n Child Abuse Research in South Africa - The risks and benefits of participating in research on child abuse experiences : a preliminary exploration in a non-clinical South African sample
|Article Title||The risks and benefits of participating in research on child abuse experiences : a preliminary exploration in a non-clinical South African sample|
|© Publisher:||South African Society on the Abuse of Children (SAPSAC)|
|Journal||Child Abuse Research in South Africa|
|Affiliations||1 University of Kwa-Zulu Natal and 2 University of Kwa-Zulu Natal|
|Publication Date||Jan 2012|
|Pages||55 - 61|
Objectives : This study examined the risks and benefits of participating in child abuse research in a sample of 323 South African university students.
Methods : Respondents for the study were recruited through notices placed on a university intra-web. During Phase 1 of the research (n = 323), data were collected using a structured questionnaire which surveyed child abuse experiences, assessed respondents' traumatic status, and evaluated participants' reactions to research participation. Phase 2 of the research, involved a 2-week follow-up of 119 respondents from Phase 1, and was designed to assess the short-term effects of Phase 1 participation.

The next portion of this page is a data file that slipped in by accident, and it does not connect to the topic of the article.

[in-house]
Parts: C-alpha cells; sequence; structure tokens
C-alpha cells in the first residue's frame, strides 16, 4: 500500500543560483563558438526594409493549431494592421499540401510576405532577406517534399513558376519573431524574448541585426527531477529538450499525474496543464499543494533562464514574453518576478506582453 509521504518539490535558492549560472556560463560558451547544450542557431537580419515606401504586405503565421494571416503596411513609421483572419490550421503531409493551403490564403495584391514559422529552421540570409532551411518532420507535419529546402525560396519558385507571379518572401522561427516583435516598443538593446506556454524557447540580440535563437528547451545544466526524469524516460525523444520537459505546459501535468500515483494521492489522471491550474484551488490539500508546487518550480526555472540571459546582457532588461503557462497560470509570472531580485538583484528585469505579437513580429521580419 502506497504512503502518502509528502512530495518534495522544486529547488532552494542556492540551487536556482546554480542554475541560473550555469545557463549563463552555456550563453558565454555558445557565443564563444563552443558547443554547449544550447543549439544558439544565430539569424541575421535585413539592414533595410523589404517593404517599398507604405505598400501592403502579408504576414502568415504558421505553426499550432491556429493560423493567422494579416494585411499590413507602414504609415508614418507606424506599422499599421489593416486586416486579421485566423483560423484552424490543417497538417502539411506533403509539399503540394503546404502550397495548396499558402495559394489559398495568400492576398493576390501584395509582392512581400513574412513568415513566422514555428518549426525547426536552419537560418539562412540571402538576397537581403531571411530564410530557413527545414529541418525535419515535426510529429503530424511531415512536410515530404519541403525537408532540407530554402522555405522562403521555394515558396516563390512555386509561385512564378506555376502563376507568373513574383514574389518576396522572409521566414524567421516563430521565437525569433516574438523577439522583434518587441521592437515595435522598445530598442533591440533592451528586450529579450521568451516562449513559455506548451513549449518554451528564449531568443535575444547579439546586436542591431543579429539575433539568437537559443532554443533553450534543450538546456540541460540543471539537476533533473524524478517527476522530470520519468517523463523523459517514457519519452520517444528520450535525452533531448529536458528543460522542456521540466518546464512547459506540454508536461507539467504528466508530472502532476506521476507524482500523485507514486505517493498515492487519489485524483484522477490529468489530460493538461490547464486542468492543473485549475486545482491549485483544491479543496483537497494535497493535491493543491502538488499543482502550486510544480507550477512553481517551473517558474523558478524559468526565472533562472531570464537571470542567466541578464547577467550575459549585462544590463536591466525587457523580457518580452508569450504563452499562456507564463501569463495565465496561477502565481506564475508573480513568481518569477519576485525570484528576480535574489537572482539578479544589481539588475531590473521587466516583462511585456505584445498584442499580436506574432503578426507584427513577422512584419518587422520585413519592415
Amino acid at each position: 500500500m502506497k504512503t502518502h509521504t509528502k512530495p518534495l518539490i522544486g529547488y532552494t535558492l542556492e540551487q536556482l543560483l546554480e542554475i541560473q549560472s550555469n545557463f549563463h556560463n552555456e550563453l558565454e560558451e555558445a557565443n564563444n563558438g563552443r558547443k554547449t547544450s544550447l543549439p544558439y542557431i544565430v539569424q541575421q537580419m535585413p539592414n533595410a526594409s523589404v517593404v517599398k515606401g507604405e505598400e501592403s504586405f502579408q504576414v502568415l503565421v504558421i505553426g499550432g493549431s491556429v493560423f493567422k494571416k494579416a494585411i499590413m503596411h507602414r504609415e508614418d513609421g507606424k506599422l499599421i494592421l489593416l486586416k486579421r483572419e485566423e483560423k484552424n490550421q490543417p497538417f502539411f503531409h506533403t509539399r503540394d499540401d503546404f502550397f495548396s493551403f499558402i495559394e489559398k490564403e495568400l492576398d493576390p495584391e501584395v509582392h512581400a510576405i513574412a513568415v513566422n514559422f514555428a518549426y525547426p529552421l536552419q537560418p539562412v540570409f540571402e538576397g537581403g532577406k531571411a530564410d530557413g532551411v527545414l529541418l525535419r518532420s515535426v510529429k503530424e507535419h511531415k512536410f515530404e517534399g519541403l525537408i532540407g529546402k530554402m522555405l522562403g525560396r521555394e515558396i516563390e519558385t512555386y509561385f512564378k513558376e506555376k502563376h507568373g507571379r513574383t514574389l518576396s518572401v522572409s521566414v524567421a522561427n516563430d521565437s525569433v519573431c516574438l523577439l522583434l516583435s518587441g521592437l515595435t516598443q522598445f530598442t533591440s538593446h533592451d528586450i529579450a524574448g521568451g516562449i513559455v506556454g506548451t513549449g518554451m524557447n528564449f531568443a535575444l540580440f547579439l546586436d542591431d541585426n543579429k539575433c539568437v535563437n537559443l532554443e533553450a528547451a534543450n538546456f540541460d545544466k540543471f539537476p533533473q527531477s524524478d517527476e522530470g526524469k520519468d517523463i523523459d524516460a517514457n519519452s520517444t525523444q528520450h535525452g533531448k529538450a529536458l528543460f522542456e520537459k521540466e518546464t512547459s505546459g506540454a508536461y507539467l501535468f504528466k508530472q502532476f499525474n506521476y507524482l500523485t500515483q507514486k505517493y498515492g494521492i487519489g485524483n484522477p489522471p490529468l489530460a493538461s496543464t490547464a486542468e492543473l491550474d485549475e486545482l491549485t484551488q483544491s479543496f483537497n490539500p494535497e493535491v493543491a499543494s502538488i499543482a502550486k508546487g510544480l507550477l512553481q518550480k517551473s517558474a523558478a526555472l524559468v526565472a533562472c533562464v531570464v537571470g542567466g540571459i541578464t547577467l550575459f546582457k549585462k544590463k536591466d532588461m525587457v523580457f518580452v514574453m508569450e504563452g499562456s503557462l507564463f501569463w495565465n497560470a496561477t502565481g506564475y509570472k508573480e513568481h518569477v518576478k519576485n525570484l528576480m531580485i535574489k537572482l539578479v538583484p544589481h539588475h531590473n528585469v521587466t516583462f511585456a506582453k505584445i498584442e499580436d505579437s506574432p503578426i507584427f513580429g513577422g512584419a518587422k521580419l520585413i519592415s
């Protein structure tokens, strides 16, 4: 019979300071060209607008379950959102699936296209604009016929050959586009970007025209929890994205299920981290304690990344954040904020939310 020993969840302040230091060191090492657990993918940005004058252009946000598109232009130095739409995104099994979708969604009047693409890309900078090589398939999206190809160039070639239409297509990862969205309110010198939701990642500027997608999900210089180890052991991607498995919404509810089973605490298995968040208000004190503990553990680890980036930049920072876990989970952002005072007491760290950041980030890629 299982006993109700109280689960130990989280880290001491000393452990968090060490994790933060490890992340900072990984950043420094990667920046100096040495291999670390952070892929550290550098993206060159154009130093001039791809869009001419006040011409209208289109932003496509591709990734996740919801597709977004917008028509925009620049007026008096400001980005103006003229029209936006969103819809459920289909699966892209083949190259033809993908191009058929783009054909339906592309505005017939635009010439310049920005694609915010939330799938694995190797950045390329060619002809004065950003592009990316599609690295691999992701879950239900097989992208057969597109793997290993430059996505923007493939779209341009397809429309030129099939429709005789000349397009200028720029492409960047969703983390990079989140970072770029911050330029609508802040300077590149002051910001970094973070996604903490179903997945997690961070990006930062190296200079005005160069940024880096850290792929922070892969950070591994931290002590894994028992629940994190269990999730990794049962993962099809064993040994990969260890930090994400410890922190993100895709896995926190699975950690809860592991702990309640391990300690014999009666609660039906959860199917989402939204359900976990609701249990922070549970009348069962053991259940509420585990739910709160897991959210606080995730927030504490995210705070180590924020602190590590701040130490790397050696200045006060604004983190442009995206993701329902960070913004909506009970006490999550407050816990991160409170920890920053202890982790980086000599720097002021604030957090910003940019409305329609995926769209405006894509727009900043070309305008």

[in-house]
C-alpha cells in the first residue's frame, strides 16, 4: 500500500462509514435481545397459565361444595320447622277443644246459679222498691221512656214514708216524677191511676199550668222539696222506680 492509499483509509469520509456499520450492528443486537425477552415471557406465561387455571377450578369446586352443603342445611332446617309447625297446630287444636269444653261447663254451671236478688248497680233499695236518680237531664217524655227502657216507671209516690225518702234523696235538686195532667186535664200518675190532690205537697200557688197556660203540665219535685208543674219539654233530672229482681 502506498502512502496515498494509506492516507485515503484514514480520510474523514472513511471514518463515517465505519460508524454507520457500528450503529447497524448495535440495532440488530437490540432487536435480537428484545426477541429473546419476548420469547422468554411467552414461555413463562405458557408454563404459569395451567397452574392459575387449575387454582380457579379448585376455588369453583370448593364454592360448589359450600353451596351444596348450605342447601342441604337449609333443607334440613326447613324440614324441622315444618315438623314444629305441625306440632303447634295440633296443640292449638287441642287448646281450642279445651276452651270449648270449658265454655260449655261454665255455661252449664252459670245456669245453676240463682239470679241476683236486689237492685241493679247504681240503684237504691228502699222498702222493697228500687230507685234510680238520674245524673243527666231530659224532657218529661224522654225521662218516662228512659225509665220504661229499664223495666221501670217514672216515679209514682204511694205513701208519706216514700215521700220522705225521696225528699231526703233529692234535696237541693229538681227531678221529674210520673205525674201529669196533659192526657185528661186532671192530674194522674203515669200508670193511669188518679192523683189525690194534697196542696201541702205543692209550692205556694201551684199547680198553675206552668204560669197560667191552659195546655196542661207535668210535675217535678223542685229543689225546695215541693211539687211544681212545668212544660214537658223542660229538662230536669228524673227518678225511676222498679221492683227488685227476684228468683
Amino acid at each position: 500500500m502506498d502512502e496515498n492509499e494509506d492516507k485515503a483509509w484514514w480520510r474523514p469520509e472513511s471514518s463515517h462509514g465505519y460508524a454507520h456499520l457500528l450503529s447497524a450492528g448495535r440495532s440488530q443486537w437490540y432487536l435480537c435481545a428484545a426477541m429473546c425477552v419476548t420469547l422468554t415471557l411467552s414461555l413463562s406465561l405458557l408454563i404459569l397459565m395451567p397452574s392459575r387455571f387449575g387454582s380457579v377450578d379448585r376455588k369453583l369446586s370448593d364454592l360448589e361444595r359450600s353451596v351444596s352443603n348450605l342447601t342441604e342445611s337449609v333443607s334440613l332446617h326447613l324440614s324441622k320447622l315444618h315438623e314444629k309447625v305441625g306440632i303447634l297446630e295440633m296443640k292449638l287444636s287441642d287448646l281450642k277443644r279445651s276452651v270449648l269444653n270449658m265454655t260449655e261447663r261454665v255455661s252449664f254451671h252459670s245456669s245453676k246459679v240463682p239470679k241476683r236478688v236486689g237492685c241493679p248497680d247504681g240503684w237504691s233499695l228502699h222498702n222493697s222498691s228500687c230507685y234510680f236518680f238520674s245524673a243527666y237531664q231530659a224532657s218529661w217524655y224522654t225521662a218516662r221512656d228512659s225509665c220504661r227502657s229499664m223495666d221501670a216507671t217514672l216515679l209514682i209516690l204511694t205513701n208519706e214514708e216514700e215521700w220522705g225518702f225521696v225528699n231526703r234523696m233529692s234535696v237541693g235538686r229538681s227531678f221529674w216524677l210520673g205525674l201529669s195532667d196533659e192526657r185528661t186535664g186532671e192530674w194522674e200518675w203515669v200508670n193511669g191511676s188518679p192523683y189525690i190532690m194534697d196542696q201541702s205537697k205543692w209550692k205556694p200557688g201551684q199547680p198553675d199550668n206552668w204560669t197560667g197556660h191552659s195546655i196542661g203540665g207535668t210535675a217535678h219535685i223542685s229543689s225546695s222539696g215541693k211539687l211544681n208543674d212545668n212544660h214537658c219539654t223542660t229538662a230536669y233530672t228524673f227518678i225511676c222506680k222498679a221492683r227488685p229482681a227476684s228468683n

Results : Research participation was well tolerated by respondents with the majority of respondents reporting: satisfaction with their participation (65%), personal benefit as a result of participating (56%), and positive risk-benefit ratios (67%). Findings regarding research-induced distress suggest that a sizable proportion of respondents (31%) experienced their participation as distressing, with 13% of respondents reporting persistent distress at 2-week follow-up. Research findings provided no evidence that respondents had been re-traumatized by their participation.
Conclusions : Study findings suggest that participation in child abuse research is experienced as distressing by a sizable proportion of respondents. As such, child abuse survivors would appear to constitute a particularly vulnerable group with respect to research-induced distress, with such survivors warranting special attention in the design and ethical approval of research protocols.
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